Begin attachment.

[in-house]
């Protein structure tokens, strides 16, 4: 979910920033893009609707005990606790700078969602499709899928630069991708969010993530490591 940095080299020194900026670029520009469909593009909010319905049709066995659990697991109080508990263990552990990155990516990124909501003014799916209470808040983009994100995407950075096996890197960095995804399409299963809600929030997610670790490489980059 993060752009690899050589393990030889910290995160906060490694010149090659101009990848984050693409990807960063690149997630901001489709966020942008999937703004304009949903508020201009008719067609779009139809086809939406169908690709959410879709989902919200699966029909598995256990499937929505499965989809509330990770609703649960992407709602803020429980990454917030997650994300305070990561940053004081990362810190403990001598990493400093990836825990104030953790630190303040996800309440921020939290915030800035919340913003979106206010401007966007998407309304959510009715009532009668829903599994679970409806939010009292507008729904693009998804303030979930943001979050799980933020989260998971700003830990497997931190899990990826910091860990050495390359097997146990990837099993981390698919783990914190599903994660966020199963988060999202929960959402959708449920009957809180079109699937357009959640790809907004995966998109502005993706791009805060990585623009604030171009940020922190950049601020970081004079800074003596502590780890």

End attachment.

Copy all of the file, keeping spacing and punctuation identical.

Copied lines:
[in-house]
């Protein structure tokens, strides 16, 4: 979910920033893009609707005990606790700078969602499709899928630069991708969010993530490591 940095080299020194900026670029520009469909593009909010319905049709066995659990697991109080508990263990552990990155990516990124909501003014799916209470808040983009994100995407950075096996890197960095995804399409299963809600929030997610670790490489980059 993060752009690899050589393990030889910290995160906060490694010149090659101009990848984050693409990807960063690149997630901001489709966020942008999937703004304009949903508020201009008719067609779009139809086809939406169908690709959410879709989902919200699966029909598995256990499937929505499965989809509330990770609703649960992407709602803020429980990454917030997650994300305070990561940053004081990362810190403990001598990493400093990836825990104030953790630190303040996800309440921020939290915030800035919340913003979106206010401007966007998407309304959510009715009532009668829903599994679970409806939010009292507008729904693009998804303030979930943001979050799980933020989260998971700003830990497997931190899990990826910091860990050495390359097997146990990837099993981390698919783990914190599903994660966020199963988060999202929960959402959708449920009957809180079109699937357009959640790809907004995966998109502005993706791009805060990585623009604030171009940020922190950049601020970081004079800074003596502590780890």